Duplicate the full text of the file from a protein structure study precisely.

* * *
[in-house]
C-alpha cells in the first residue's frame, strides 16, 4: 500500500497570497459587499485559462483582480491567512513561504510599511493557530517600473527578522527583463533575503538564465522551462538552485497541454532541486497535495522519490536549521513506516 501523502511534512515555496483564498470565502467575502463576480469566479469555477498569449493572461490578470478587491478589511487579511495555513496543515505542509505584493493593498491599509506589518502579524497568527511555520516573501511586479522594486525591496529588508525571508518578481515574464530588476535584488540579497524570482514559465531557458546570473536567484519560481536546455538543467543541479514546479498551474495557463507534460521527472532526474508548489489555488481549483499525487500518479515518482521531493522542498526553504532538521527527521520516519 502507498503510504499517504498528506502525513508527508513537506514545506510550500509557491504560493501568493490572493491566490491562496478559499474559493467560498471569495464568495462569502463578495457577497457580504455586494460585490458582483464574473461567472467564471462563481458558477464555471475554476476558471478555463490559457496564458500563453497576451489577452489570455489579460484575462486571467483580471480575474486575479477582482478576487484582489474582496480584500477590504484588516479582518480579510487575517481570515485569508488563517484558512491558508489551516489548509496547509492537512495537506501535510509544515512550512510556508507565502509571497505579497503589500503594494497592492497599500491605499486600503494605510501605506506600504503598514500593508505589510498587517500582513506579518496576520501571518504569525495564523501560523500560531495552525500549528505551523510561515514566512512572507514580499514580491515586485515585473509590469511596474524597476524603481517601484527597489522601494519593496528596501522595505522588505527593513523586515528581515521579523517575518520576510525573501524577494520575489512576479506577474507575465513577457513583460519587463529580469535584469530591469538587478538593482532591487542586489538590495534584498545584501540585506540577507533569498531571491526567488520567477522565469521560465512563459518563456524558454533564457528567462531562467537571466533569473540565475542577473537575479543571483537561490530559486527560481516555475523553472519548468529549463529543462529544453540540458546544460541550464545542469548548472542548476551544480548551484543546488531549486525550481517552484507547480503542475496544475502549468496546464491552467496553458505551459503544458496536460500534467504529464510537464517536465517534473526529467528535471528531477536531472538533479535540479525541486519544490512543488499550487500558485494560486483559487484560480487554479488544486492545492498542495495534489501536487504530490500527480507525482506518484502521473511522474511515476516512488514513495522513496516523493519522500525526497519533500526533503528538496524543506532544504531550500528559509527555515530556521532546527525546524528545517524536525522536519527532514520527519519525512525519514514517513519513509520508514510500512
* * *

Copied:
[in-house]
C-alpha cells in the first residue's frame, strides 16, 4: 500500500497570497459587499485559462483582480491567512513561504510599511493557530517600473527578522527583463533575503538564465522551462538552485497541454532541486497535495522519490536549521513506516 501523502511534512515555496483564498470565502467575502463576480469566479469555477498569449493572461490578470478587491478589511487579511495555513496543515505542509505584493493593498491599509506589518502579524497568527511555520516573501511586479522594486525591496529588508525571508518578481515574464530588476535584488540579497524570482514559465531557458546570473536567484519560481536546455538543467543541479514546479498551474495557463507534460521527472532526474508548489489555488481549483499525487500518479515518482521531493522542498526553504532538521527527521520516519 502507498503510504499517504498528506502525513508527508513537506514545506510550500509557491504560493501568493490572493491566490491562496478559499474559493467560498471569495464568495462569502463578495457577497457580504455586494460585490458582483464574473461567472467564471462563481458558477464555471475554476476558471478555463490559457496564458500563453497576451489577452489570455489579460484575462486571467483580471480575474486575479477582482478576487484582489474582496480584500477590504484588516479582518480579510487575517481570515485569508488563517484558512491558508489551516489548509496547509492537512495537506501535510509544515512550512510556508507565502509571497505579497503589500503594494497592492497599500491605499486600503494605510501605506506600504503598514500593508505589510498587517500582513506579518496576520501571518504569525495564523501560523500560531495552525500549528505551523510561515514566512512572507514580499514580491515586485515585473509590469511596474524597476524603481517601484527597489522601494519593496528596501522595505522588505527593513523586515528581515521579523517575518520576510525573501524577494520575489512576479506577474507575465513577457513583460519587463529580469535584469530591469538587478538593482532591487542586489538590495534584498545584501540585506540577507533569498531571491526567488520567477522565469521560465512563459518563456524558454533564457528567462531562467537571466533569473540565475542577473537575479543571483537561490530559486527560481516555475523553472519548468529549463529543462529544453540540458546544460541550464545542469548548472542548476551544480548551484543546488531549486525550481517552484507547480503542475496544475502549468496546464491552467496553458505551459503544458496536460500534467504529464510537464517536465517534473526529467528535471528531477536531472538533479535540479525541486519544490512543488499550487500558485494560486483559487484560480487554479488544486492545492498542495495534489501536487504530490500527480507525482506518484502521473511522474511515476516512488514513495522513496516523493519522500525526497519533500526533503528538496524543506532544504531550500528559509527555515530556521532546527525546524528545517524536525522536519527532514520527519519525512525519514514517513519513509520508514510500512